Do you always look on the brighter side?
Byline: DR MIRIAM STOPPARD
Do you see a glass half-full or half empty? Let's hope it's the former because that could mean extra years of life.
People with a positive outlook are twice as likely to have healthy hearts and circulation, researchers claim.
Not only that, optimists take better care of themselves having significantly healthier blood sugar, lower cholesterol levels and they take more exercise.
Optimists are also less likely to smoke and more likely to be a healthy weight.
Optimism lower Researchers from the University of Illinois, US, even suggested boosting people's mental health to improve physical health.
heart So could an optimistic outlook lower the risk of heart disease if someone has high blood pressure, smokes, has high cholesterol, is diabetic, doesn't exercise, is overweight or obese, or has a family history of heart disease? Seems so.
Professor of social work, Rosalba Hernandez, said: "Individuals with the disease highest optimism levels have twice the odds of being in cardiovascular health compared to their more pessimistic counterparts.
"This association remains significant, even after adjusting the data for sociodemographic characteristics and poor mental health."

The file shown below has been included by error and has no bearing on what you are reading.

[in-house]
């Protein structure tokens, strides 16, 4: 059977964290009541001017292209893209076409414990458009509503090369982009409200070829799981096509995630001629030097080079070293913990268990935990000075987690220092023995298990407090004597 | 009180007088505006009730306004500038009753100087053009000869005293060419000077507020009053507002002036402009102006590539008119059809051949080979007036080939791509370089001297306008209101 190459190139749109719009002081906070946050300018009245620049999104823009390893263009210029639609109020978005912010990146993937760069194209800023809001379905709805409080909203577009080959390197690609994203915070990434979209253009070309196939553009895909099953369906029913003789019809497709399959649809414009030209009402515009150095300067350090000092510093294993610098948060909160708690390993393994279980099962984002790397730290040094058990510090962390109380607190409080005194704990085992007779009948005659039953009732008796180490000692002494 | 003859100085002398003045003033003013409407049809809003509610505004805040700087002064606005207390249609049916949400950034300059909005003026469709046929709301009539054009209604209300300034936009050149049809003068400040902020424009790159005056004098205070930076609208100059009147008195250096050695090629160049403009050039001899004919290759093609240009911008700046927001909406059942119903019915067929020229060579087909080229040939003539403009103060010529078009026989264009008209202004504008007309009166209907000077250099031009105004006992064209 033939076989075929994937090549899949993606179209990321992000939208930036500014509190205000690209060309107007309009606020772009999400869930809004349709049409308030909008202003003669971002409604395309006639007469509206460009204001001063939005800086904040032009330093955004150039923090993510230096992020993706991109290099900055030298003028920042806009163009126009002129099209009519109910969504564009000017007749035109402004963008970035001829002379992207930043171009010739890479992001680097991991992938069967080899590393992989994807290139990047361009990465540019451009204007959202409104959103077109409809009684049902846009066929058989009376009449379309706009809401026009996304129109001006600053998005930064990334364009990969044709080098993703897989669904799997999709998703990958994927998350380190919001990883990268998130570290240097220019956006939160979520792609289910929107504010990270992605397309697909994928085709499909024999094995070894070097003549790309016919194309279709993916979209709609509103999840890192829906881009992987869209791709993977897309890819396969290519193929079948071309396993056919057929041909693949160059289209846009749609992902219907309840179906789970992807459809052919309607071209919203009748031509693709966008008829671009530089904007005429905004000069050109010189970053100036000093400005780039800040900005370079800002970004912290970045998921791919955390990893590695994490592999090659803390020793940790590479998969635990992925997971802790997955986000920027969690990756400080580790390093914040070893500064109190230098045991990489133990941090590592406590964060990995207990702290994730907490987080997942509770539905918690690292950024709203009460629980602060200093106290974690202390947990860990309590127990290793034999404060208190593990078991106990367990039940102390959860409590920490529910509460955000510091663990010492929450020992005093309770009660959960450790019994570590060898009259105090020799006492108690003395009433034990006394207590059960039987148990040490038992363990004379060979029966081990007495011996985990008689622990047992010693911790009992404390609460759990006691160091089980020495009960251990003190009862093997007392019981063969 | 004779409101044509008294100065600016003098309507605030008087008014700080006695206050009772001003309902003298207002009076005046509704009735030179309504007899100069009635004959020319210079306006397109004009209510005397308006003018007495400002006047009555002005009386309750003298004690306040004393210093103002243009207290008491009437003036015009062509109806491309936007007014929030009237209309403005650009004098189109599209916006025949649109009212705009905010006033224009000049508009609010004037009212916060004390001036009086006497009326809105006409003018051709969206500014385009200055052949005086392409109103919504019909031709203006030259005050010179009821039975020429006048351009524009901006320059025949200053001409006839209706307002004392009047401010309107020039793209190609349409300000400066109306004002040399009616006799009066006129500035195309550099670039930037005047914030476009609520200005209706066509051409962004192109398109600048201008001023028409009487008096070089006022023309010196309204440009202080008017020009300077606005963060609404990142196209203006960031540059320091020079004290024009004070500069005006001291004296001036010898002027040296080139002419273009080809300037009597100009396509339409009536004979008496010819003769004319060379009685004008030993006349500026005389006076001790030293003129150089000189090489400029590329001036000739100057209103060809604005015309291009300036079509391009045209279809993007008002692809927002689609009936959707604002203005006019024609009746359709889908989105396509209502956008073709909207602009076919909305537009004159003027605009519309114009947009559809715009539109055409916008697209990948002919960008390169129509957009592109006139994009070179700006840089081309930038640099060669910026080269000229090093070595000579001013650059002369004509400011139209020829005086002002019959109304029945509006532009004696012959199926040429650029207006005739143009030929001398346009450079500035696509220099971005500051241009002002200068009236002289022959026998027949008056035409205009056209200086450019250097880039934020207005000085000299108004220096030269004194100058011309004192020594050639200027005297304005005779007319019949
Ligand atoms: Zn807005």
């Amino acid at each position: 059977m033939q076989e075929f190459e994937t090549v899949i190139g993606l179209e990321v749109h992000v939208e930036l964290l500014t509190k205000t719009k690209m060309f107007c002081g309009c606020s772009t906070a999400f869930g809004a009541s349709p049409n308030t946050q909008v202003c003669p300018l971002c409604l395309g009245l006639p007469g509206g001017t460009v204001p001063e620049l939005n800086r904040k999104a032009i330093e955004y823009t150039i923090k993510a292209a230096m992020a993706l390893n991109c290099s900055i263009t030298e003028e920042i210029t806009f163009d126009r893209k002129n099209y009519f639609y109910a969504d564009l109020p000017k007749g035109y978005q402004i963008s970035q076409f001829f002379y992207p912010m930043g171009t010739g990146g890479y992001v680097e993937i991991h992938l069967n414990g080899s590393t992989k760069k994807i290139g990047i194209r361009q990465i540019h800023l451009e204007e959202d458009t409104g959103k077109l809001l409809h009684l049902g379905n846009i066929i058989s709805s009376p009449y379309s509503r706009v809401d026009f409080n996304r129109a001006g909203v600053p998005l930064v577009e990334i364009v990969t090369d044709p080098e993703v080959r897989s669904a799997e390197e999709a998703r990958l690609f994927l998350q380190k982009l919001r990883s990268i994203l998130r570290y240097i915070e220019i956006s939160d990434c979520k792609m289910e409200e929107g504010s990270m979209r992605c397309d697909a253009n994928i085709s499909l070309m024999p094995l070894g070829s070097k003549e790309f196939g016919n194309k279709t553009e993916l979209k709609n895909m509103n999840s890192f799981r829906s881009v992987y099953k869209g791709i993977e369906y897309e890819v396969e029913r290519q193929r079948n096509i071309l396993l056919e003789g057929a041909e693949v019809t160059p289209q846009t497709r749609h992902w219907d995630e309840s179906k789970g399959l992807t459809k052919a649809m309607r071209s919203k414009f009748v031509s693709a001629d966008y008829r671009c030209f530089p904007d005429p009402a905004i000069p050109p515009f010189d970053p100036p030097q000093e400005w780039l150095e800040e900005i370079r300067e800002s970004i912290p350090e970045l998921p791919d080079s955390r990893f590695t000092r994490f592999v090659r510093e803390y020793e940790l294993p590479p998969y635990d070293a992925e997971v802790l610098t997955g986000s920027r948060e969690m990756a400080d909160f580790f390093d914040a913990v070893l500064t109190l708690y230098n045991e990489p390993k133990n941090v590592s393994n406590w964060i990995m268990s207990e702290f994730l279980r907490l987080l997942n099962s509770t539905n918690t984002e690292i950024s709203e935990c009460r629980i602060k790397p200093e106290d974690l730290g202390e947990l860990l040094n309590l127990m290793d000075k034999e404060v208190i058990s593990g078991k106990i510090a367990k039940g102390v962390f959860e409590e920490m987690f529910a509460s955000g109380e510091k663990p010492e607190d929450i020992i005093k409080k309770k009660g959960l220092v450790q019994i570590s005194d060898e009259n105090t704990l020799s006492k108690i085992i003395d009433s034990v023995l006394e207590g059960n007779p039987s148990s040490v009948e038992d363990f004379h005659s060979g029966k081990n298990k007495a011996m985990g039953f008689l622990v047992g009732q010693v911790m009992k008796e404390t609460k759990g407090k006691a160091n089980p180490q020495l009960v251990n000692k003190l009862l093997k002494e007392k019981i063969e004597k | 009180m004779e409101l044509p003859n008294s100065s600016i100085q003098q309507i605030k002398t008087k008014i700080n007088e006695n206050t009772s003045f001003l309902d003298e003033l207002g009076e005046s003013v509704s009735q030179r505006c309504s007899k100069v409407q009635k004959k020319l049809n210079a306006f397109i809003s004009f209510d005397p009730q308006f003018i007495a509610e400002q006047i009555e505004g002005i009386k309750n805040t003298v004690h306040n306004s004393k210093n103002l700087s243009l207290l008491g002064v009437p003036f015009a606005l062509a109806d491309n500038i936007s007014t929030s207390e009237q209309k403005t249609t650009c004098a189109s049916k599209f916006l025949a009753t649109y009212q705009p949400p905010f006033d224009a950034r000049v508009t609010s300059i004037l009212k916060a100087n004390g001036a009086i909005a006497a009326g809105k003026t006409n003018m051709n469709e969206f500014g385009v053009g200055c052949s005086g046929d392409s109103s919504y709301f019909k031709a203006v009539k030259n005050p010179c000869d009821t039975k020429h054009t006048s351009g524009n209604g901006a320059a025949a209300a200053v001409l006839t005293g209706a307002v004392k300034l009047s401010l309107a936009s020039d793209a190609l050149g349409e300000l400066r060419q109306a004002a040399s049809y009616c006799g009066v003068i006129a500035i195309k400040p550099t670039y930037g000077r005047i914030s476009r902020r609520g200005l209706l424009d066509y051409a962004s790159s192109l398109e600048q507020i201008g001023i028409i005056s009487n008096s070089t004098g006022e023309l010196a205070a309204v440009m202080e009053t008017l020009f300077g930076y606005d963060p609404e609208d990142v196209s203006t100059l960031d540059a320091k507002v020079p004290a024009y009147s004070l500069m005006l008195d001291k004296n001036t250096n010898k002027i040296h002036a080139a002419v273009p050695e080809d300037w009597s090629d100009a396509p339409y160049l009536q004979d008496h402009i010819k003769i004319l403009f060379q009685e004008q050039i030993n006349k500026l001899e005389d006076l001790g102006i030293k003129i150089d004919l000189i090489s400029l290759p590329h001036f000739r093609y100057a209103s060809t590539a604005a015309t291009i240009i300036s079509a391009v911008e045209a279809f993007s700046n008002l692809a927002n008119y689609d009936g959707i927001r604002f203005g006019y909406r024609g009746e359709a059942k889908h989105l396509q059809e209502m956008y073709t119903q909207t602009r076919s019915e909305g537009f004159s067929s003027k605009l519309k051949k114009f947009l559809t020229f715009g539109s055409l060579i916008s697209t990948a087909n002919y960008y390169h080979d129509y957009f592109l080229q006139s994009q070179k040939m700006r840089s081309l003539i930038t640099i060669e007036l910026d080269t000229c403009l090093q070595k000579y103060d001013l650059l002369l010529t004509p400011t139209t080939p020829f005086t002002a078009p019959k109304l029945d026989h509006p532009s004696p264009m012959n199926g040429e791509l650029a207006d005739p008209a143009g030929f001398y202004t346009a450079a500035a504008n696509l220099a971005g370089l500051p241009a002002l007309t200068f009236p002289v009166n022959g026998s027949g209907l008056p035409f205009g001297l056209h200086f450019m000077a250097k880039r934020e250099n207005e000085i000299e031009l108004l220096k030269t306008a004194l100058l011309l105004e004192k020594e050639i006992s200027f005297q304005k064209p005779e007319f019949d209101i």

The study in more than 5,000 US adults and published in the journal Health Behavior and Policy Review, is the first to examine the link between optimism and heart health.
Heart health was measured and scored as poor, intermediate and ideal. The scoring took account of blood pressure, body mass index, blood sugar readings, cholesterol levels, diet, physical activity and whether participants smoked.
They were also questioned about their outlook on life and physical health. Researchers at University of Pittsburgh, US, found women who are optimistic are less likely to die from any cause than pessimists. After eight years of follow up in the study, they were a third less likely to die from heart disease.
Optimists are also less likely to have high blood pressure, diabetes or smoke. But don't go overboard and become ridiculously optimistic. Don't be too much of a Pollyanna.
Sophie Chou, a psychology researcher at National Taiwan University, claims people who are realistically optimistic are more likely to be happy and successful than those who are pessimistic or wildly optimistic.
She says a realistic optimist is someone who looks on the bright side of life but never loses their realistic grasp of the present and the future.
Chou says realistic optimists use their realism to perform well at work and in exams, while their outlook enables them to deflect depression and to spot opportunities and take advantage.
Optimism can lower risk of heart disease